From 1 July 2021, the definition of a “consumer” under the Australian Consumer Law (ACL) will be significantly broadened. As a result, more businesses will be deemed to be a “consumer”, and more business-to-business transactions will be captured under the “consumer” protections of the ACL.

Accordingly, “business consumers” will enjoy new rights under the ACL, including the protections offered by the regime of statutory consumer guarantees. At the same time, manufacturers and suppliers to those businesses will be required to comply with the strict provisions of the ACL that relate to refunds, warranty wording and limitations of liability.

how has the definition changed?

Currently, a person or business is considered to be a “consumer” for the purposes of the ACL if they purchase goods or services for their own use that:

  • are of a kind ordinarily acquired for domestic, household or personal use or consumption (irrespective of cost); OR
  • cost up to $40,000 (irrespective of their kind or purpose).

From mid-2021, the above monetary threshold will increase from $40,000 to $100,000.

which businesses will have new obligations?

This change will affect manufacturers and sellers in particular, where the goods they supply are not of a kind ordinarily acquired for domestic or household purposes, and typically cost more than $40,000 (which are currently not covered by the ACL) up to $100,000. These businesses will have new-found obligations under the ACL relating to refunds, warranties and permitted exclusions of liability.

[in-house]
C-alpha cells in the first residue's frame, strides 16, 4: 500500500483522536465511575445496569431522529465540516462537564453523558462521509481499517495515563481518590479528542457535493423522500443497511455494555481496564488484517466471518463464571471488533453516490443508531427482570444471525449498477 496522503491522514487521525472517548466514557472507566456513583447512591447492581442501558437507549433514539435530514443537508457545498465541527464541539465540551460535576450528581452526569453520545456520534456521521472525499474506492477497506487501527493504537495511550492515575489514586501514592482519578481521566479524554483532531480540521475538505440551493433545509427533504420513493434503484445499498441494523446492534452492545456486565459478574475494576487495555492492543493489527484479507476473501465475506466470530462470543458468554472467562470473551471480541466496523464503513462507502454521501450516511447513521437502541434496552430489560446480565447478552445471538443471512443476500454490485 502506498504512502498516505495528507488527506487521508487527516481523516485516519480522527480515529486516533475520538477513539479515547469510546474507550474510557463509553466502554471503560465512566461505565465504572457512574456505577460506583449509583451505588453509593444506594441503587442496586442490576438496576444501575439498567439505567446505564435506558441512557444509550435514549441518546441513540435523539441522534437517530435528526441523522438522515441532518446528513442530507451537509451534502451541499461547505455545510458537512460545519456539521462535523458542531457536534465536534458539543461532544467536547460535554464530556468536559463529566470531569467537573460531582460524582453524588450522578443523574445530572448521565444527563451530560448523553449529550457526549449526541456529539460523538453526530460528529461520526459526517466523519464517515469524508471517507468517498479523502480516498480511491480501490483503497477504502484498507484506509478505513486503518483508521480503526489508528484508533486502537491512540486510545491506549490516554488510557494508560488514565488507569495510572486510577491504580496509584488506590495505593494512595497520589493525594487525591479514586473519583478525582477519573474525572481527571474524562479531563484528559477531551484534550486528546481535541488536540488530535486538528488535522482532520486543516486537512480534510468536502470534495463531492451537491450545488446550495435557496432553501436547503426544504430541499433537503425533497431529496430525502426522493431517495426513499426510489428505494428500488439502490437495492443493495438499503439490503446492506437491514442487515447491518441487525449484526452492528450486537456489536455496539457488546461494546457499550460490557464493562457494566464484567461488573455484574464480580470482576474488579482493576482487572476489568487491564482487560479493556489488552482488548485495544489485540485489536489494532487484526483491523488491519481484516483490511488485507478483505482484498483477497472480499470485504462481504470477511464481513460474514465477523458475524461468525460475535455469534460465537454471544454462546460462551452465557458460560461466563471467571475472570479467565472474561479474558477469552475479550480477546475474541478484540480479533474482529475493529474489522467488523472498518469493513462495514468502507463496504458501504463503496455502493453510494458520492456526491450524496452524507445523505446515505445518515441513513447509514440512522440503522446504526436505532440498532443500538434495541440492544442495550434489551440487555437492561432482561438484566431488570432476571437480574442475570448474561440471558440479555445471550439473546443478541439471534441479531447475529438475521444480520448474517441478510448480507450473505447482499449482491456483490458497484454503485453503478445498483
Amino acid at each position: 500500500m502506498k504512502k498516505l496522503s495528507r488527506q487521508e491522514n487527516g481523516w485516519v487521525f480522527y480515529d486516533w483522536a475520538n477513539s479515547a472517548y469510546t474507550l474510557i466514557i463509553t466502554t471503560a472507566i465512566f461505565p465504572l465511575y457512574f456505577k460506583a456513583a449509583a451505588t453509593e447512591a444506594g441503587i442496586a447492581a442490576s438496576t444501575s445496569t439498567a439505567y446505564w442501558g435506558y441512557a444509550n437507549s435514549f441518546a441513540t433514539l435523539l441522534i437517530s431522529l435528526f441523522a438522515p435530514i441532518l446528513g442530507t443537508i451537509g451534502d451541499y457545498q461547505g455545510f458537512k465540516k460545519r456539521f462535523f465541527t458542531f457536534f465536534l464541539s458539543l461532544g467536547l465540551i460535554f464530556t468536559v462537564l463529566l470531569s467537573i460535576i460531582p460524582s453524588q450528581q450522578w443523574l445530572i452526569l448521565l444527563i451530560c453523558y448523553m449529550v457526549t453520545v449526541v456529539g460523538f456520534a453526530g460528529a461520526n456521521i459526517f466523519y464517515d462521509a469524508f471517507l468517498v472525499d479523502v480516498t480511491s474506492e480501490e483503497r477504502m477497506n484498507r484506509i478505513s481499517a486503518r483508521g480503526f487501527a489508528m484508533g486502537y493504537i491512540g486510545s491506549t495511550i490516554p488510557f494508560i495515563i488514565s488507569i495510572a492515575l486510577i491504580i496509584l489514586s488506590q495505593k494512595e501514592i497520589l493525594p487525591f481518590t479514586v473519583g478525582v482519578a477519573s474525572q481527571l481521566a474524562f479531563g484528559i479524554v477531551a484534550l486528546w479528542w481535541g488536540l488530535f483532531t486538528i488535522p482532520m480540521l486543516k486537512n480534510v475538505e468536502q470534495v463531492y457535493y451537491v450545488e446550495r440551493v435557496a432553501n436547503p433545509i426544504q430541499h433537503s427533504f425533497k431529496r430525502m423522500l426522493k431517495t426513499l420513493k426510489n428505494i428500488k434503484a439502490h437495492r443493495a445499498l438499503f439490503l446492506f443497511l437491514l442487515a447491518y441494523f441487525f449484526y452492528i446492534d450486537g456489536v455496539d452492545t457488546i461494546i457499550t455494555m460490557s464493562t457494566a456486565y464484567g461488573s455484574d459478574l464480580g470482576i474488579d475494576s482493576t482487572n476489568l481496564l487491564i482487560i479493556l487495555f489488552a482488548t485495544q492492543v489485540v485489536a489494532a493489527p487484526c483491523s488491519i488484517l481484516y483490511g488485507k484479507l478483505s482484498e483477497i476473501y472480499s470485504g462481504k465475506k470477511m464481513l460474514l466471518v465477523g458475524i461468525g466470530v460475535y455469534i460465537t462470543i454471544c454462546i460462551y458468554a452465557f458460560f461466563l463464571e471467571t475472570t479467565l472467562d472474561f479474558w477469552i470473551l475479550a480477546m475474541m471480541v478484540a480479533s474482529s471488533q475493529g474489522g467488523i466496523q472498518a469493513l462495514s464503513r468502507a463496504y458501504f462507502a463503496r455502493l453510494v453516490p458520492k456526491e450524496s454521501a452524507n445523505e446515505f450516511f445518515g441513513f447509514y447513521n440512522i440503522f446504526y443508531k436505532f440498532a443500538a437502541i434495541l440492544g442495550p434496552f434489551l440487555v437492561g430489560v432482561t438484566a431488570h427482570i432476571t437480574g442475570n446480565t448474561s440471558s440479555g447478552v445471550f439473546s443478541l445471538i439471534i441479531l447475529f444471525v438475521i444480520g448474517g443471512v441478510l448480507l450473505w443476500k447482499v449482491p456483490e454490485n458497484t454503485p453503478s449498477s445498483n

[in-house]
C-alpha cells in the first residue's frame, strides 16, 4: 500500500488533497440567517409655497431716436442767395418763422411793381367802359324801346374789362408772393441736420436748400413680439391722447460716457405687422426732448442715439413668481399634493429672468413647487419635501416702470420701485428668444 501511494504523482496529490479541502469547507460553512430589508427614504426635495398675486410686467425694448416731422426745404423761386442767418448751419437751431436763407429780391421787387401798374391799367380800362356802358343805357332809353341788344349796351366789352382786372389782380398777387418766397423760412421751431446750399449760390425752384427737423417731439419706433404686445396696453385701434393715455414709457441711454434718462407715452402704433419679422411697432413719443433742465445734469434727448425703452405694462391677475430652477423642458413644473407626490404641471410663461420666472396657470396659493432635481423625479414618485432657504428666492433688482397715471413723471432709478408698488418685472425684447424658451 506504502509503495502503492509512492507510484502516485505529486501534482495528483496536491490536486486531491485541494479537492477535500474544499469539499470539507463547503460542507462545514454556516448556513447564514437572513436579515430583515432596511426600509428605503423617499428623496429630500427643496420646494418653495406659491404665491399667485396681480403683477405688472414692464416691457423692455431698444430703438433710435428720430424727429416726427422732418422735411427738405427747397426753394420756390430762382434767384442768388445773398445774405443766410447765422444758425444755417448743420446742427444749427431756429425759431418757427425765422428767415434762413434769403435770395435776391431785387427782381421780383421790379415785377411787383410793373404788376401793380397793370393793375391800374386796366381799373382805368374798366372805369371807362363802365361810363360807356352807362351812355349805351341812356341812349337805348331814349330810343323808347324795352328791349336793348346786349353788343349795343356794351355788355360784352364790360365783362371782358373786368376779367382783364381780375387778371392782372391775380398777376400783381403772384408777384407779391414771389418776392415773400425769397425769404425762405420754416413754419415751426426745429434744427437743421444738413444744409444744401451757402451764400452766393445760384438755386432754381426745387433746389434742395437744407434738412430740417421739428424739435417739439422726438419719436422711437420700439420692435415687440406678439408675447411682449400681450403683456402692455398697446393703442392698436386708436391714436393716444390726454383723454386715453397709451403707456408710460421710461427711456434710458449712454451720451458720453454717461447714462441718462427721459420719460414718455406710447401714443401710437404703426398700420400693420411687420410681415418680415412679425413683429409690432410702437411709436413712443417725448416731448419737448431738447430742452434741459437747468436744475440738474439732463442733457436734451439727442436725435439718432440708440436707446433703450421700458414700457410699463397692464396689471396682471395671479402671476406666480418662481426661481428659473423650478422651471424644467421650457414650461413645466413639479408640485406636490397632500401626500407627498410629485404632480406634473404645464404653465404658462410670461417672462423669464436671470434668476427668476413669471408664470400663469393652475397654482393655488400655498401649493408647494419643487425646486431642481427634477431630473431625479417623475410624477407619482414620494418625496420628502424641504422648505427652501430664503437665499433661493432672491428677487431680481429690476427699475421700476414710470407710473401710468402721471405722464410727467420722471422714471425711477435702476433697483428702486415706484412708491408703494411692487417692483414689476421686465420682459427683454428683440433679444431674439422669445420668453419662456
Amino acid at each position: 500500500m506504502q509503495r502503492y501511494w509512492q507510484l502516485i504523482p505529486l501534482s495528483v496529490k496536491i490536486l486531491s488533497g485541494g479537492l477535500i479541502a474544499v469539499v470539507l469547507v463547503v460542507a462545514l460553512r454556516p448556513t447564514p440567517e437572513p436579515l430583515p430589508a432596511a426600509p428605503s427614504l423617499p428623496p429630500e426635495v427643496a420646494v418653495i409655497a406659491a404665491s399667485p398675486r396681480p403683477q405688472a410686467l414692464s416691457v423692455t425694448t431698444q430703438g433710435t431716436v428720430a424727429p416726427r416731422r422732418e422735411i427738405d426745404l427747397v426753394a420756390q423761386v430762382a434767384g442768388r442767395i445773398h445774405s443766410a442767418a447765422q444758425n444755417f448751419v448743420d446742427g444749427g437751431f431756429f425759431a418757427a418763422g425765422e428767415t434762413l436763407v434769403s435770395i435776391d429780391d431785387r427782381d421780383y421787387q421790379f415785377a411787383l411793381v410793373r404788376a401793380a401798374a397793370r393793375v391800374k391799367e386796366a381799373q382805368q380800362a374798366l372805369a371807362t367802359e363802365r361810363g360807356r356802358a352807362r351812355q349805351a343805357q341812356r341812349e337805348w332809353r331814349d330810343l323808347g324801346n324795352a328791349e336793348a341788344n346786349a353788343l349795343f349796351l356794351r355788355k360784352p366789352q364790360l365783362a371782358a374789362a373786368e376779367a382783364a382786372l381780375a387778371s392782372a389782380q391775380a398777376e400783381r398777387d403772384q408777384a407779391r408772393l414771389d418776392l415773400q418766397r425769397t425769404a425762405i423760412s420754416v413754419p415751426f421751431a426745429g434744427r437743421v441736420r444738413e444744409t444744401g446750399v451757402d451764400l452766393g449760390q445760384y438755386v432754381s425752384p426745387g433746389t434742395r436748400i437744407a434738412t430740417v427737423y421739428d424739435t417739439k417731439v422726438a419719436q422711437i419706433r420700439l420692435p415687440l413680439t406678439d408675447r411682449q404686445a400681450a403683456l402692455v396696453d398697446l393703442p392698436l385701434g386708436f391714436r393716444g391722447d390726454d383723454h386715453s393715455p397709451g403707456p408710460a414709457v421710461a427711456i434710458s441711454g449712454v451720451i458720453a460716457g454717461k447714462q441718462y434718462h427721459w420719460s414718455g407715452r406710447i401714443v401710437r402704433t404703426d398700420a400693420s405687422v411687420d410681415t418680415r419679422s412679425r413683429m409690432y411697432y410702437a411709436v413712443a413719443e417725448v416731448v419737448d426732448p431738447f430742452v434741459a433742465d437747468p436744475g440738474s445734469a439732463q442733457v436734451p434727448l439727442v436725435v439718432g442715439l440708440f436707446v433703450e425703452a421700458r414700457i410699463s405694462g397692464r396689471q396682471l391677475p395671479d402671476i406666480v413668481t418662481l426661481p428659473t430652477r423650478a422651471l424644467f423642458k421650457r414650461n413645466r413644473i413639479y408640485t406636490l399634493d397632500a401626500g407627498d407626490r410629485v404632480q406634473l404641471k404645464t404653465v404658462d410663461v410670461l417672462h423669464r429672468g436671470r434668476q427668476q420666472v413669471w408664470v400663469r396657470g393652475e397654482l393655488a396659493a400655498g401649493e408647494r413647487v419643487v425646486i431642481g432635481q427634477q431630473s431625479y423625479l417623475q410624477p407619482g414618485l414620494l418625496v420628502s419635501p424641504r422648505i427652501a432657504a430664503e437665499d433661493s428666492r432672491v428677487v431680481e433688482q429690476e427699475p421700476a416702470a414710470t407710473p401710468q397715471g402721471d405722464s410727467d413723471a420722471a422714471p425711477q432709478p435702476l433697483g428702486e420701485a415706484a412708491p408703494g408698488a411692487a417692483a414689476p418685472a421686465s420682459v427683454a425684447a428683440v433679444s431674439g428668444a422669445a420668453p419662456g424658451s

For further information on the specific obligations of manufacturers, please see our previous article “do you make and sell consumer goods? no? think again… changes to the australian consumer law widen consumer rights”.

which businesses will have new rights?

On the other hand, businesses that will fall within the new broadened definition of a “consumer” will have new rights under the ACL.

Notably, these businesses will be able to enjoy the protections offered by the ”statutory consumer guarantees” (which cover, amongst other things, the quality, safety, durability and fitness for purpose of goods and services). It will also be easier for these businesses to make a claim against a supplier or manufacturer if there is a fault with the goods or services.

It is worth noting that a business that on-sells goods or uses them up in the course of manufacturing other goods is not a consumer for the purposes of the ACL. Rather, the end-customer of those on-sold goods or new goods will likely be the ”consumer” in that scenario.

It is extremely important for businesses to establish whether they owe any new obligations under the ACL, as a failure to uphold such obligations can attract significant financial penalties. Likewise, businesses should be aware of any new rights they may be afforded under the ACL, of which they can take advantage.